Saturday, January 25, 2020

Why High Schoolers Should Consider Massage Training

This post was originally published in October 2014 on a now-defunct version of this site. It has been edited for clarity, but the tone is... more like the bright-eyed, 26-year-old massage school graduate that I once was. I was younger then, and full of hope.

My mom, Laurel; me in my high school graduation cap and gown; and my dad, David.

I graduated high school in 2006, and I remember very keenly all the buzz and options that surrounded the question, “What will you be doing after high school?”

College wasn’t exactly my dream, but I figured it was expected of me: my mother had her Bachelor’s and my dad was on his way to earning his second doctorate shortly before he passed away. I had a lot to live up to! I was in the top 10% of my class!

Well. My experience with my one year of private, out-of-state college did not go so smoothly. I’m still paying for it in many ways, including financially.

One of my passions right now is talking to teenagers about going into massage therapy. Like anything else, it has it upsides and down, so let me quickly go through them:

The Best Things About Massage Schooling

— Timing. My program was 600-hours long. I could choose between going full time, 8:00-5:00, a few days a week, and finish it within six months — or I could go part-time, in the evenings, and spread it out within a year. I went with the latter because I had my kiddo during the day and family could watch him at night. Some programs require 900-hours or more, so it’ll take you a little bit longer. It’s still better than having to wait four+ years for a piece of paper that says, “Hey, I know stuff! (You should hire me!)” Which leads me to...

— Certification. As soon as you graduate your program and get your state licensing and insurance and whatever else your state might require, you’re all set to start working as a massage therapist. The sooner you start working, the sooner you can start socking away money to pay your student loans. Speaking of...

— Cost. When I went, it was just over $13,000 for those 600-hours, and it paid for my tuition, books, and my own portable massage table. My school was federally accredited, so I qualified for Federal Stafford Loans. The school also provided private funding. Compare the cost of this program to one year of private college — even some in-state, public colleges can get pricey.

The Not-So-Great Things About Massage Schooling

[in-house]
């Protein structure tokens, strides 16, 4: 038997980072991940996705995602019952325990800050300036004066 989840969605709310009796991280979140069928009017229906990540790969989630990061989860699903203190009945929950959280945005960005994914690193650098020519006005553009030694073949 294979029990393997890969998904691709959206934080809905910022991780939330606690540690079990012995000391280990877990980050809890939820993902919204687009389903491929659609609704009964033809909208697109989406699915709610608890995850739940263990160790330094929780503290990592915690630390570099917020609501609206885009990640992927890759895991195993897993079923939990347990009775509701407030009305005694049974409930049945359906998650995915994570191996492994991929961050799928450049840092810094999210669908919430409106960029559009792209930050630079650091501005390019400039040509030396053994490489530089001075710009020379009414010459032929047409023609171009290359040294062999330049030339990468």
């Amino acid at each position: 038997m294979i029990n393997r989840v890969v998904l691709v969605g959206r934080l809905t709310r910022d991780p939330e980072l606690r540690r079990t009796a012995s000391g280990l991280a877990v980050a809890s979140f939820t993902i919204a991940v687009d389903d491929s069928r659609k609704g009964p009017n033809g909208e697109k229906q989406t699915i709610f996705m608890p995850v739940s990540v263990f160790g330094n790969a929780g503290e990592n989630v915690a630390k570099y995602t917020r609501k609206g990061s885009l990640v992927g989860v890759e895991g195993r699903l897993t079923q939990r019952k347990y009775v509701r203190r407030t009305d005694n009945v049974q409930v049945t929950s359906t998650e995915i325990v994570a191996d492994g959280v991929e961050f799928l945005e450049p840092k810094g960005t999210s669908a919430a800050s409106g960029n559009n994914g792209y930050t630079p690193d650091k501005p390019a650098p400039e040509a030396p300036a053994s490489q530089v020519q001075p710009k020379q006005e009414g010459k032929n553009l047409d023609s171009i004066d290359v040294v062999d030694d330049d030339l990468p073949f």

— Portability. This has less to do about the schooling itself and more to do with the varied standards throughout the country. Unfortunately, because I only received 600-hours of schooling, I can’t practice in, say, New Hampshire, because they require more than that. To get around this, you could look into taking the MBLEx, which costs money for taking it (and retaking it if you fail) and isn’t recognized by all 50 states at this time.

— Dealing With Clients. You will meet all sorts of people from all walks of life. They will have varying hygiene practices and standards and you are likely to see them in varying states of undress. Some will be demanding; others will fall asleep. Yes, you will probably have to deal with at least one inappropriate client. Yes, some clients will get erections at inopportune times, and yes, sometimes other clients will fart when you’re working on their backsides. If you’re uncomfortable with nudity or natural bodily functions and hair, massage therapy may not be for you.

— Travel & Living. I was lucky in that my massage school was a half-hour away from where I was living, I had reliable transportation, and I had low-cost childcare. You might have to do some research to find a school that is close to you that best meets all of your needs. The ones I know of in Maine don’t offer on-campus housing; a few students I knew during my training actually stayed in a nearby hotel because driving home every day would have been too much.

— Other Costs. You’re going to have to buy linens, your own lotions and supplies, and possibly invest in Continuing Education after you graduate. Maine doesn’t require CEUs, but other states do; it’s just a good idea, anyway, so as to keep your work fresh and to help you learn new techniques and modalities.